WASHINGTON — While talk of a combined Delta-Northwest and other airline mergers seems to be circling the gate, further delays could jeopardize carriers' chances of getting regulatory clearance under the business-friendly Bush administration.
Antitrust experts say any such combination will take several months to gain Justice Department approval, and that a decision likely would be needed before Election Day or the airlines will have to roll the dice with whomever follows George W. Bush into the White House.
"The Bush administration has rarely met a merger it didn't like," said Darren Bush, an associate professor at the University of Houston Law Center who worked in the Justice Department's antitrust division from 1998 to 2001. But the airlines "have to get it done by the end of April if they have any hope of getting it (approved) under the Bush administration," he said.
The carriers are convinced the Bush administration is more supportive of their "business efficiencies argument" than the "constituency argument" that may play better with a Democrat or John McCain in the White House, said Michael Waxman, a professor at Marquette University Law School in Milwaukee.
Since talks began a few months ago, lawmakers have railed against the proposed combination of Northwest Airlines Corp. and Delta Air Lines Inc., seeing it as competition-killer and ticket price-hiker. Many in Congress have promised hearings if any mergers are announced, but antitrust review responsibility ultimately falls to the Justice Department.
A spokeswoman for the Justice Department's antitrust division would not comment on how long a review could take. Agency officials previously have said airline merger reviews focus on ensuring that competition is not lessened in any market by examining city pairs where both carriers provide service, and likely will in the future, to gauge how market share will be affected.
Andrew Steinberg, who until mid-January was assistant secretary for aviation and international affairs at the Transportation Department, said a deal could be approved "relatively quickly" — in a matter of months — if the two sides were well prepared and willing to compromise. That could leave the companies some wiggle room, but not much.
"By the summer, they're running out of time," he said.
Antitrust concerns have grounded potential deals before. In July 2001, more than a year after it was originally proposed, an attempt to merge UAL Corp.'s United Airlines and US Airways fell apart amid concerns that the combined carrier would control too much of the Washington, D.C. market and dominate several other key routes.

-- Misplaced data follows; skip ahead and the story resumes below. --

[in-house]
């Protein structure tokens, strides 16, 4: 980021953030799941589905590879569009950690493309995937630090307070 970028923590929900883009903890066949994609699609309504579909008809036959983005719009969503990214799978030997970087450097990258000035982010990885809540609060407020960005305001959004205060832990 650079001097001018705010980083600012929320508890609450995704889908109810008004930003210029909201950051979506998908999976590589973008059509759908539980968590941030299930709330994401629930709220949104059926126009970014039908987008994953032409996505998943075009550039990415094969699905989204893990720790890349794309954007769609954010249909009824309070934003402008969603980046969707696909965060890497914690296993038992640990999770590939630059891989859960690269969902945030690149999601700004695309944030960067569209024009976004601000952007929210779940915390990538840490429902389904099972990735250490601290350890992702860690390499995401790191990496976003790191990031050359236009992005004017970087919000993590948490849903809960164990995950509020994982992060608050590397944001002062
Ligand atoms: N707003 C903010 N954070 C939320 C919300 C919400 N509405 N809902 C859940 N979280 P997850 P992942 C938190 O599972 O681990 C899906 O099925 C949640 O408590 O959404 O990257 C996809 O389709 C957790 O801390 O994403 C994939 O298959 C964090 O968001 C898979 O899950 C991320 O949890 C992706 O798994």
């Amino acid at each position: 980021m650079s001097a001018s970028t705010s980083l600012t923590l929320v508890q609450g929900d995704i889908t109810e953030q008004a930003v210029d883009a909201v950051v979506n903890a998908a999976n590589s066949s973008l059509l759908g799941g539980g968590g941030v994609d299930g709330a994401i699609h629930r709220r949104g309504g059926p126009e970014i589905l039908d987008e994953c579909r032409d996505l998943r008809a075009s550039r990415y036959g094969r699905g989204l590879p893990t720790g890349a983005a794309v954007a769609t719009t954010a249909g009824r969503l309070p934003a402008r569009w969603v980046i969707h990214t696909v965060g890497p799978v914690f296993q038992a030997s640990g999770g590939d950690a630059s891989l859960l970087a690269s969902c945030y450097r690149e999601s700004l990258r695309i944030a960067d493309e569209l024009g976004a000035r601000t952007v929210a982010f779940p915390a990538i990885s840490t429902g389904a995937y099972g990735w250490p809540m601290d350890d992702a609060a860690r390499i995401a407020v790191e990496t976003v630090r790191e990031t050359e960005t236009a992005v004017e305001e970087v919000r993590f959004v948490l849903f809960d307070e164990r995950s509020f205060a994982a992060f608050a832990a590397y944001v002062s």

But in the case of Eagan, Minn.-based Northwest and Atlanta-based Delta, there is little overlap in most markets. And that, say observers, makes it more like the America West and US Air combo — which won Bush administration approval in June 2005, a month after it was proposed.
"The ones that get through quickly are end-to-end mergers," Steinberg said.
Fundamental changes in the airline industry may also smooth the regulatory road for Delta and Northwest. Low-cost carriers are gaining market share at the same time that record-high oil prices are threatening to wipe out slim profit margins.
Many on Wall Street are pushing for consolidation as a way for the industry to shed additional domestic capacity and shore up its pricing power. Fewer seats in the system means higher ticket prices.
But the Delta-Northwest deal seems to be taking its cue from so many tarmac-stuck flights: going nowhere soon. Last week, Delta's pilots union rejected going into arbitration with its counterpart at Northwest to break a deadlock over the integration of seniority lists. Delta has said no seniority protection means no deal.
If the two can work out their differences, the deal still could get rebuffed given its precedent-setting potential.
Industry observers see a Delta-Northwest deal as starting a chain reaction that would knock out at least half of the six traditional carriers.
The significance of the "tectonic shift" to the nation's air travel system won't be something regulators will rush through, said airline consultant Robert Mann. "These aren't small deals," he said. "There's no putting the genie back in the bottle after it's out."
The Justice Department may ask the merged airlines to give up some gate space at certain airports they both serve or where one has a particularly large presence as a condition for approval, said Waxman.
But by the time Justice turns it back over to the carriers to divvy up gates, there may be a new and less merger friendly passenger on Air Force One.